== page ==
For most kids the internet is an important component of their daily activities and they can’t imagine their life without internet access.
From the time they are up in the morning until they go to bed at night many young people are accessing the internet during their free time.
They have developed their own language for talking and access instant messaging and chat-rooms to stay in contact with friends and acquaintances.
But what happens when this activity spins out of control and becomes degrading and abusive?
Cyberbullying is a new form of bullying. Cyberbullying is defined as bullying that takes place using electronic technology.
Electronic bullying can cause deep emotional scars during a time that many of us think should be the best years of our life.
So I challenge readers to imagine a world where bullying is not a normal part of childhood. Therefore, in an effort to combat this debilitating problem support Bullying Awareness Week, which runs from November 12 – 17, 2012.
This years theme is Stand Up! (to bullying).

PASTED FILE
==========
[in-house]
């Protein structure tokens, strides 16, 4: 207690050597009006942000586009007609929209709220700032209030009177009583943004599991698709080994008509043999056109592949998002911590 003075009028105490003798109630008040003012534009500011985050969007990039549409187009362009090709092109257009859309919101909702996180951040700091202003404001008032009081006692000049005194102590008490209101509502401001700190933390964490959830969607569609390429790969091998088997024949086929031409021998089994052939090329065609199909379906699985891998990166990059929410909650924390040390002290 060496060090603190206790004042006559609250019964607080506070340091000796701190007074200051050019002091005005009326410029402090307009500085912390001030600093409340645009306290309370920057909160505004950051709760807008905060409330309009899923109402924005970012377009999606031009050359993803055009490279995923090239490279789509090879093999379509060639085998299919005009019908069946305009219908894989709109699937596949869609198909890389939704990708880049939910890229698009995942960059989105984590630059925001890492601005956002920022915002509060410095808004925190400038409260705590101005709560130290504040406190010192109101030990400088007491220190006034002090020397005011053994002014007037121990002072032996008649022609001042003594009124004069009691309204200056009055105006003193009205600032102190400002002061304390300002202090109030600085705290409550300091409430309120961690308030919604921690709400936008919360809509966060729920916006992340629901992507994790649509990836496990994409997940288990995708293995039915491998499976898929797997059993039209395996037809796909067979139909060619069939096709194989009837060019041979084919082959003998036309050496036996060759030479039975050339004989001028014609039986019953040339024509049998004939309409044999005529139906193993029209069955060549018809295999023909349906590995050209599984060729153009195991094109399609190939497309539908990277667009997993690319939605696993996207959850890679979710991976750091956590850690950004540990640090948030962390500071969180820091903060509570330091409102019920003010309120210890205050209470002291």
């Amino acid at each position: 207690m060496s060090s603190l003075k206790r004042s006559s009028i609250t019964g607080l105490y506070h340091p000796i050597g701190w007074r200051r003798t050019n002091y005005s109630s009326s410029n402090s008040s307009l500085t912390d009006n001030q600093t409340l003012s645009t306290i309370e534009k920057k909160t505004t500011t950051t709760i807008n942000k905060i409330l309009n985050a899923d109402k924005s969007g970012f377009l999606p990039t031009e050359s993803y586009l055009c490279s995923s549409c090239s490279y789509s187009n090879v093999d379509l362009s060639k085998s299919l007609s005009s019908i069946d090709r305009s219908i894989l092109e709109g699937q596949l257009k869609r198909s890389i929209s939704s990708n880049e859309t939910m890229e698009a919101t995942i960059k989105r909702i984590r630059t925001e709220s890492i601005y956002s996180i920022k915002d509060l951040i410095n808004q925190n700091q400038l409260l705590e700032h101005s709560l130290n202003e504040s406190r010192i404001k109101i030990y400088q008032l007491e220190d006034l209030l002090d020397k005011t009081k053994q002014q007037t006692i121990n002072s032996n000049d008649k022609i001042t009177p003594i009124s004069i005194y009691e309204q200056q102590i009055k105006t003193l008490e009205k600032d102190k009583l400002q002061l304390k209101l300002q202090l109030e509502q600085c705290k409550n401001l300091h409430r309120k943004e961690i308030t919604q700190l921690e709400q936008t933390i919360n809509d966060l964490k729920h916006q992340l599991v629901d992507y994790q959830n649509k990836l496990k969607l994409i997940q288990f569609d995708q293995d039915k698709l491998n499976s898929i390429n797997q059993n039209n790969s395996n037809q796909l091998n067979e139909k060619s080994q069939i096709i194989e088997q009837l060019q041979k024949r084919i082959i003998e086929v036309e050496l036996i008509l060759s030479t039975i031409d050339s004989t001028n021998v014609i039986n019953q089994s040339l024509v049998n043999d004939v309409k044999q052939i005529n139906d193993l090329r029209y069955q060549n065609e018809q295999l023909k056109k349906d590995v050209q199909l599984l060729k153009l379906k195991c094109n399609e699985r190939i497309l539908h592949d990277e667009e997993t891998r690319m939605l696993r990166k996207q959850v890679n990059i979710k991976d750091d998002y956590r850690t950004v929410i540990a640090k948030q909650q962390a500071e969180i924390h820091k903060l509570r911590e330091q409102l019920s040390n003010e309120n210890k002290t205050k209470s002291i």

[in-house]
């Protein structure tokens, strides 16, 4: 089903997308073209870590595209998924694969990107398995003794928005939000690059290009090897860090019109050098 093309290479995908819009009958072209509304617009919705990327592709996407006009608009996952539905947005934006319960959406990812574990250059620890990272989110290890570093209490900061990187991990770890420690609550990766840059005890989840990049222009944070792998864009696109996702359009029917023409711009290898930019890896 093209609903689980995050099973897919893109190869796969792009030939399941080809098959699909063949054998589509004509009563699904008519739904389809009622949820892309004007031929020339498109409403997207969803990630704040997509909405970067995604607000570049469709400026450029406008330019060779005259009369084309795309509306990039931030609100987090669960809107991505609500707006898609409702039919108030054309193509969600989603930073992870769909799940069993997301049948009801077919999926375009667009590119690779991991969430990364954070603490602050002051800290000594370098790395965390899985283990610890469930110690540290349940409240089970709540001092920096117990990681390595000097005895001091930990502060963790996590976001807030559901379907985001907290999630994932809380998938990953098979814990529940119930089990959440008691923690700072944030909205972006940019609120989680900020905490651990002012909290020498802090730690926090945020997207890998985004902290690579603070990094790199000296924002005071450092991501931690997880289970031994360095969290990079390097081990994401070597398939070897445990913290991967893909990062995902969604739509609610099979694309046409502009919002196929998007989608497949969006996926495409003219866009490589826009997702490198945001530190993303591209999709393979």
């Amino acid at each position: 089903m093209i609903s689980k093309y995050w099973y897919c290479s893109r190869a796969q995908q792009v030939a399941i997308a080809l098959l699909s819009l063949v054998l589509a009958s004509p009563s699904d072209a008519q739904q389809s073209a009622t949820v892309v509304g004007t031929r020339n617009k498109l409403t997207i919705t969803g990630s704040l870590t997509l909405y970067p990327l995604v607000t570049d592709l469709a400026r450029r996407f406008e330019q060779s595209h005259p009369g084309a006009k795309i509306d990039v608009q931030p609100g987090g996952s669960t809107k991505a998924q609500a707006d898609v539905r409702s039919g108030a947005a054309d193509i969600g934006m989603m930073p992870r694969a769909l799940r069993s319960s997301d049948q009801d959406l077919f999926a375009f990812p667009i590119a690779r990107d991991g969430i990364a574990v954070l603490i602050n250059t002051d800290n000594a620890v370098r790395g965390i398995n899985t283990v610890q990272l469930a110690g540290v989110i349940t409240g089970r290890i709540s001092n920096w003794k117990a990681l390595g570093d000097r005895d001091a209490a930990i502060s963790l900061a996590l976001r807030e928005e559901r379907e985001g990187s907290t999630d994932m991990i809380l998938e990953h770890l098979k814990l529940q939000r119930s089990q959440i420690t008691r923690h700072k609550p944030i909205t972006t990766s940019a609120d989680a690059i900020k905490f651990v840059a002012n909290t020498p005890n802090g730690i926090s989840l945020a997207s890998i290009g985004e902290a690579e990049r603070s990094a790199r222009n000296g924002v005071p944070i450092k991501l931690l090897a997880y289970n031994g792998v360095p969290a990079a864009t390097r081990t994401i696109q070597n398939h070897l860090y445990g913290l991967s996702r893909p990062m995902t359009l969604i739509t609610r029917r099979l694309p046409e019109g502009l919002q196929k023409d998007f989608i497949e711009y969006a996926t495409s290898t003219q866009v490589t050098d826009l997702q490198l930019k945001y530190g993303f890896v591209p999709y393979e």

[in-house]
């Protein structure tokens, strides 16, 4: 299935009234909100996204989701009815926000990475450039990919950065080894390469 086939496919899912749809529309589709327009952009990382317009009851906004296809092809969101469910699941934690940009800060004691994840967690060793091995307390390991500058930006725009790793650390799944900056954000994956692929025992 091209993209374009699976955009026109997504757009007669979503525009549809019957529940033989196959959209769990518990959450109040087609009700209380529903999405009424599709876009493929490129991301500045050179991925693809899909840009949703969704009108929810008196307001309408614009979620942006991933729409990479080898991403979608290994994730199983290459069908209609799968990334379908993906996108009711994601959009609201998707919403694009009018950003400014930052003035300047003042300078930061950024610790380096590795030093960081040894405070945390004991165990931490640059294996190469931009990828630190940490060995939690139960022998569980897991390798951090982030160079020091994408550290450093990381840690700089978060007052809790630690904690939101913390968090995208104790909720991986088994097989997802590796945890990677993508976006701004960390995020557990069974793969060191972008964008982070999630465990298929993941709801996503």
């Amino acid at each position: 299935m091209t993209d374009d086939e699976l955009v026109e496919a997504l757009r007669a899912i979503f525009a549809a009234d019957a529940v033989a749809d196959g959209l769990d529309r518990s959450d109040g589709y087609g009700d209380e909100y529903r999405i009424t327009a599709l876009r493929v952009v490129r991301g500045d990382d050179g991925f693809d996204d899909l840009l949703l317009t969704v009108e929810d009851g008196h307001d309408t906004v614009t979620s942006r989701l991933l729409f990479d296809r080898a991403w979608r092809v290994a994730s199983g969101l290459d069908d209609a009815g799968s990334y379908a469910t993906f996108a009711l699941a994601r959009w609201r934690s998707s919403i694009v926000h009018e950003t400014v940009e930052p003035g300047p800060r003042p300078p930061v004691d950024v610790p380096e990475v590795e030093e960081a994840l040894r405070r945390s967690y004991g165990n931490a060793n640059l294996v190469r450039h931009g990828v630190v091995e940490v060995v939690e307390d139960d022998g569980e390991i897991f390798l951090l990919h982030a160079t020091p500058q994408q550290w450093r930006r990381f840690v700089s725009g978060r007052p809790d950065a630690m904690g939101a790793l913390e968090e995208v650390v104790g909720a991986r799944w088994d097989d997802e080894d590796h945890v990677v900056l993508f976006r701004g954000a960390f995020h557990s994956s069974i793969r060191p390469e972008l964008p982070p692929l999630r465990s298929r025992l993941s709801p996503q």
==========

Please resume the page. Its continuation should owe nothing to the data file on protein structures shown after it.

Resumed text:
As a parent you can help to stop cyberbullying. Discuss this important issue with your children and teach them internet safety.
What Kids Need to Know:
DO NOT give out personal information for any reason and this includes any passwords.
DO NOT open any type of communication from someone you don’t know or from someone that you know is bullying others.
DO NOT post anything online that you wouldn’t feel comfortable saying to another person face to face.
DO NOT post anything online that you wouldn’t want your parents or friends to view.
DO NOT act out of anger or resentment. Always ask yourself how you would feel if you received that message.
If you receive a mean or threatening message, ignore it, but don’t delete it. Show it to your parents or another adult that you can trust.
What Parents Need to Know:
DO setup your home computer in an area that can be easily monitored.
DO set up your children’s email and/or chat accounts.
DO keep track of their screen names and passwords.
DO make sure your children don’t provide any personal information when creating online profiles.
DO question their contacts and be familiar with who each person is and how your child met them.
DO discuss cyberbullying, including asking if they have ever experienced it.
DO make it clear that they are not to blame if they are cyberbullied. This includes a strong emphasis on not engaging in punitive actions such as removing their computer privileges. A great deal of research has highlighted that the removal of computer privileges is the main reason why children do not tell when they are cyberbullied.